— Tool of Big Oil

I know I shouldn’t rise to the bait — it’s not as if is taken very seriously in Virginia. But, hey, it’s a slow news day, and stomping out economic illiteracy is always a worthy goal. It seems that the liberal political organization has been holding rallies around the country, including one in Staunton of all places, trying to draw the connection between Big Oil campaign contributions to Republicans and the high price of gasoline. As Chris Graham tells the story at the Augusta Free Press:

Since 1990, the oil industry has given more than $190 million to members of Congress – “and they’ve given three times as much to Republicans as they have given to Democrats,” [ spokes person Nita] Chaudhary said.

“That money has guaranteed a policy that serves an industry over the public. Given that gas prices are off the charts, given the fact that scientists are continuing to warn us that global warming is at a tipping point, and given the fact that we’re in an increasingly uncomfortable situation in the Middle East, we can’t afford the Republican addiction to oil money anymore.”

The first question that comes to my mind is this: Do these people believe this twaddle, or do they peddle it knowing that it’s wrong but figuring that a gullible public will fall for it anyway?

Why are gas prices rising in the United States? It’s called supply and demand. Global demand for oil is increasing, driving up the price of petroleum. The high cost of developing new oil reserves, coupled with political instability in multiple oil-producing countries, has made it difficult to increase production enough to keep up with rising demand. The situation in the United States is aggravated by (a) environmental policies that restrict development of U.S. oil reserves, (b) environmental policies that restrict the development of new gasoline-refining capacity, and (c) the lobbying effort by agricultural interests, not big oil interests, to require the integration of ethanol-based fuel, at considerable cost, into U.S. gasoline supplies.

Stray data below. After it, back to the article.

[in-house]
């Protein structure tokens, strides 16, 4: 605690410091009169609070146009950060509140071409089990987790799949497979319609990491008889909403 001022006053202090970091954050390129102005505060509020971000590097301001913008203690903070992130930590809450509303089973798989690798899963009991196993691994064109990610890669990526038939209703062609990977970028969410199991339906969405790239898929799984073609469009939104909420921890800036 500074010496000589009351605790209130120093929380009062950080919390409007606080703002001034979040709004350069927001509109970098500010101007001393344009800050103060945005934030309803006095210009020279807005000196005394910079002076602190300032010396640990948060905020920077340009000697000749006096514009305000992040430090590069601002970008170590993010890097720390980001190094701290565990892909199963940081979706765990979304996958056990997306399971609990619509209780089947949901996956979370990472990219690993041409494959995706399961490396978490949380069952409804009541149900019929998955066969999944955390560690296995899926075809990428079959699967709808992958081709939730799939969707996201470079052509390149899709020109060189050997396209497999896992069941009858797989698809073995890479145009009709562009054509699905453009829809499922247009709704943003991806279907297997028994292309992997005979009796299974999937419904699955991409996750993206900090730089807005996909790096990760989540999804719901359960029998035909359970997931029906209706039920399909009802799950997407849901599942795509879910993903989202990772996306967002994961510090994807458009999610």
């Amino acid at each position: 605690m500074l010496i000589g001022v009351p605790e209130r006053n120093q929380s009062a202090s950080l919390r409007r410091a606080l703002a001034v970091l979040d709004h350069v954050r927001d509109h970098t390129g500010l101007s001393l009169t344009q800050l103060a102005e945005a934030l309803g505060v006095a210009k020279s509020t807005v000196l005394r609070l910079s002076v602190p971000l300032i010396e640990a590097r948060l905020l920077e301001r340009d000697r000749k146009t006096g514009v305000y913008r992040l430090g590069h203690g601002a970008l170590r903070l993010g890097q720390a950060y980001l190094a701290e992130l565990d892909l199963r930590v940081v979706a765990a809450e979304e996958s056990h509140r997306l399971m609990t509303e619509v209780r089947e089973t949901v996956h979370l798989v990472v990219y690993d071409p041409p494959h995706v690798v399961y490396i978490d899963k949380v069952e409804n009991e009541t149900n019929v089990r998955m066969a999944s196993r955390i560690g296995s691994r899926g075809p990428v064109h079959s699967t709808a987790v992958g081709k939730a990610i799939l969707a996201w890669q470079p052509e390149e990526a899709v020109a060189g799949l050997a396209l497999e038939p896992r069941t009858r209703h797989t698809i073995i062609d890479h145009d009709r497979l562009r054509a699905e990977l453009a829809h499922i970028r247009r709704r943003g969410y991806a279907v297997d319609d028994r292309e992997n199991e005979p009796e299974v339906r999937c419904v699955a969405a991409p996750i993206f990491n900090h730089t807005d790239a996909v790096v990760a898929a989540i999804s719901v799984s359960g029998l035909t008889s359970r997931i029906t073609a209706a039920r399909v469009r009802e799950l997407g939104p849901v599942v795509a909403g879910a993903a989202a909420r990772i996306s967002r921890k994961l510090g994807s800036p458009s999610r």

But there’s more…

“What we’re trying to say is, big oil contributes to Congress – and because of that, Congress is beholden to Big Oil, they get to write energy policy. We’re saying – don’t take any more oil money, and start coming up with sane energy policies. Things like increasing the CAFE standards, putting money into renewable resources, and also energy sources that don’t create emissions like wind and solar,” said Lee Godfrey, a Staunton MoveOn member who organized a Rally for an Oil-Free Congress that was held last week in the Queen City.

There’s an element of rationality in the argument for mandating better gasoline mileage in automobiles — although such a mandate would limit consumer choice by forcing Americans to buy smaller cars, it would reduce gasoline consumption. As for the other nostrums – newable energy, wind, solar, etc. — as desirable as they are, they would have zero impact on the price of gasoline. You see, wind and solar power would increase the supply of electricity, not gasoline! And we haven’t figured out a way yet to produce electric-powered automobiles that anyone will buy.

The other foolishness embedded in the critique is that conservation is good but high gasoline prices are bad. I happen to believe that conservation is very, very good. But common sense tells you that the best way to get people and businesses to conserve energy is to charge them more for it! If’s brow-beating of the petroleum companies succeeded in nudging down the price of gasoline, it would only undercut the larger goal of conservation.

If cared to address the real problems instead of shilling for the Democratic Party, it would focus on the fact that Americans are burning more gasoline because they’re driving more. Duh! Getting people to drive less would require paying attention to dysfunctional land use patterns. Of course, that line of thinking wouldn’t fit the worldview. No one is going to believe that the Big Oil companies are paying off local Virginia politicos in order to perpetuate the scattered, disconnected, low-density patterns of development that forces people to drive more.

Ironically, you could make the argument that is doing Big Oil a favor by distracting people from the real cause of rising U.S. demand for gasoline. Hmmm. Makes you wonder. Could Big Oil be paying to muddy the issues? If you adopted’s conspiratorial mode of thinking, it would make total sense.